The artist Marianne Grant (1921 – 2007) was a survivor of the Holocaust. She survived the occupation of Czechoslovakia, forced labour and imprisonment in the concentration camps while all the time drawing what she saw around her whenever she could get art materials. Her artwork and memorabilia are a unique record of the Holocaust.
Marianne was born in Prague in 1921. She came to live in Glasgow in 1951 and lived for many years in Newton Mearns in East Renfrewshire, which has the largest Jewish community in Scotland. Sadly, Marianne died on 11th December 2007 aged 85.
In 2002, Glasgow Museums displayed Marianne’s artwork, filmed an interview with her, and published a book about her story and art. In 2003, the Scottish Executive funded an education pack based on Marianne’s experiences and gave a copy to every Scottish secondary school.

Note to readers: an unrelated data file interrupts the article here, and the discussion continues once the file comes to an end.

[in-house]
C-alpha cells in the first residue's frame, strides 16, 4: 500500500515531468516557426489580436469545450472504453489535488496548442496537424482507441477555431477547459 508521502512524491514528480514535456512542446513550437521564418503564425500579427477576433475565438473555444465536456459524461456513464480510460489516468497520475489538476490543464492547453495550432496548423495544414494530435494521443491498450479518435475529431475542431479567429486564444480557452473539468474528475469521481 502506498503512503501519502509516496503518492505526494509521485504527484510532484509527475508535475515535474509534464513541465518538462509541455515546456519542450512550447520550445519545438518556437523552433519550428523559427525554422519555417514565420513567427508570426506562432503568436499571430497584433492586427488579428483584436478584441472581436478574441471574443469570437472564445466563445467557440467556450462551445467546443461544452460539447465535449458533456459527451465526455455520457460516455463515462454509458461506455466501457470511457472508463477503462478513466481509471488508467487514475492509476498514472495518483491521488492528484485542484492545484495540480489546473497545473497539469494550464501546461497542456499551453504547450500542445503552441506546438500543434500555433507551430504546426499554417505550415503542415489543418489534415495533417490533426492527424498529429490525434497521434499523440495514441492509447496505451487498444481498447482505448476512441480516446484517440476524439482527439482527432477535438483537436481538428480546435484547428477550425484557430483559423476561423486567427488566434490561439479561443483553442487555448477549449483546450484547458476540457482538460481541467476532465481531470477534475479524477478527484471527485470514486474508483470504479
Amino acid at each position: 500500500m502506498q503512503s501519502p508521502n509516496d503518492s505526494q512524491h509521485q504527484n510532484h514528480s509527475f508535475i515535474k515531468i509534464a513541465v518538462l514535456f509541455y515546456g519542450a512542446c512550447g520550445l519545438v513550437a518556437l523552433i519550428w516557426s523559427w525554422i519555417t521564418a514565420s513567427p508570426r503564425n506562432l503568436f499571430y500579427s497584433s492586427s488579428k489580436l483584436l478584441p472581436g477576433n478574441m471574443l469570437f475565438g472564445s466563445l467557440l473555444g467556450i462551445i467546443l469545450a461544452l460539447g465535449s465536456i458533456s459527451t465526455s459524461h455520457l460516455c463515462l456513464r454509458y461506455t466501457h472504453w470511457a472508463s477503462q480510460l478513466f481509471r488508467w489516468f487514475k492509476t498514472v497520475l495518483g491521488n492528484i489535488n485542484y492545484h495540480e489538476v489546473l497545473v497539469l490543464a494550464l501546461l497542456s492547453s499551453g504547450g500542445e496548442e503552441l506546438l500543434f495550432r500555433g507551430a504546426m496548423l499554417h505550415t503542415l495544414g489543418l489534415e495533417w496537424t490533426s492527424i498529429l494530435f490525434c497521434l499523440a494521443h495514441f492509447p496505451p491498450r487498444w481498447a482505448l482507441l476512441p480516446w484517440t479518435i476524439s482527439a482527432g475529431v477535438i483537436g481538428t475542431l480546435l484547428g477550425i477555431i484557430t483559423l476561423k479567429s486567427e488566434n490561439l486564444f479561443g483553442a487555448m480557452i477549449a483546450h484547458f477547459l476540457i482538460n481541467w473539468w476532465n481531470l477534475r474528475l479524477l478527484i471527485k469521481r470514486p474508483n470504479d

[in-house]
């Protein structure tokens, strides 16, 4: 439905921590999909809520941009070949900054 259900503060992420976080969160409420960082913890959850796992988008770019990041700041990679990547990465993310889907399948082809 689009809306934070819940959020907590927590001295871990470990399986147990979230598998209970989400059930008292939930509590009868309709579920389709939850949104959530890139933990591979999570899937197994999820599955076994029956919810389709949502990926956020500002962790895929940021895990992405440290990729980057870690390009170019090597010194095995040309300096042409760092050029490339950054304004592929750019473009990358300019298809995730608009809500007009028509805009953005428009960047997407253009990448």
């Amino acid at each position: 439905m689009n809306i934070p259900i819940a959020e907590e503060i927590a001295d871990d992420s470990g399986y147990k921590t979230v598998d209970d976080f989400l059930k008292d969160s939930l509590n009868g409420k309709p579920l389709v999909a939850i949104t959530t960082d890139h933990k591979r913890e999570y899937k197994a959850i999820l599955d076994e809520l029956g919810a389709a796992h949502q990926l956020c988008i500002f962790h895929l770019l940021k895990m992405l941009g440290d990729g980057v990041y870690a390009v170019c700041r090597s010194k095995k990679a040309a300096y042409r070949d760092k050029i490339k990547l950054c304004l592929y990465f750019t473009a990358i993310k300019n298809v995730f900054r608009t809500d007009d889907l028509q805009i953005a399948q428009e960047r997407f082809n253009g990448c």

Glasgow Museums has purchased the Marianne Grant Holocaust artworks collection with grant funding support from The Heritage Lottery Fund, The National Art Collections Fund and The National Fund for Acquisitions.
Grant, Marianne. (2002). I Knew I Was Painting for My Life: The Holocaust artworks of Marianne Grant. Glasgow: Glasgow City Council (Museums).
This is a book of Marianne Grant’s artworks, from her arrival at the Theresienstadt ghetto to her journey to Sweden in 1945 after the liberation of Bergen-Belsen. The title refers to those drawings Marianne was forced to do for Dr Mengele while she was imprisoned in Auschwitz. This publication was produced to coincide with an exhibition of Marianne Grant’s work at the People’s Palace Museum in Glasgow in 2002.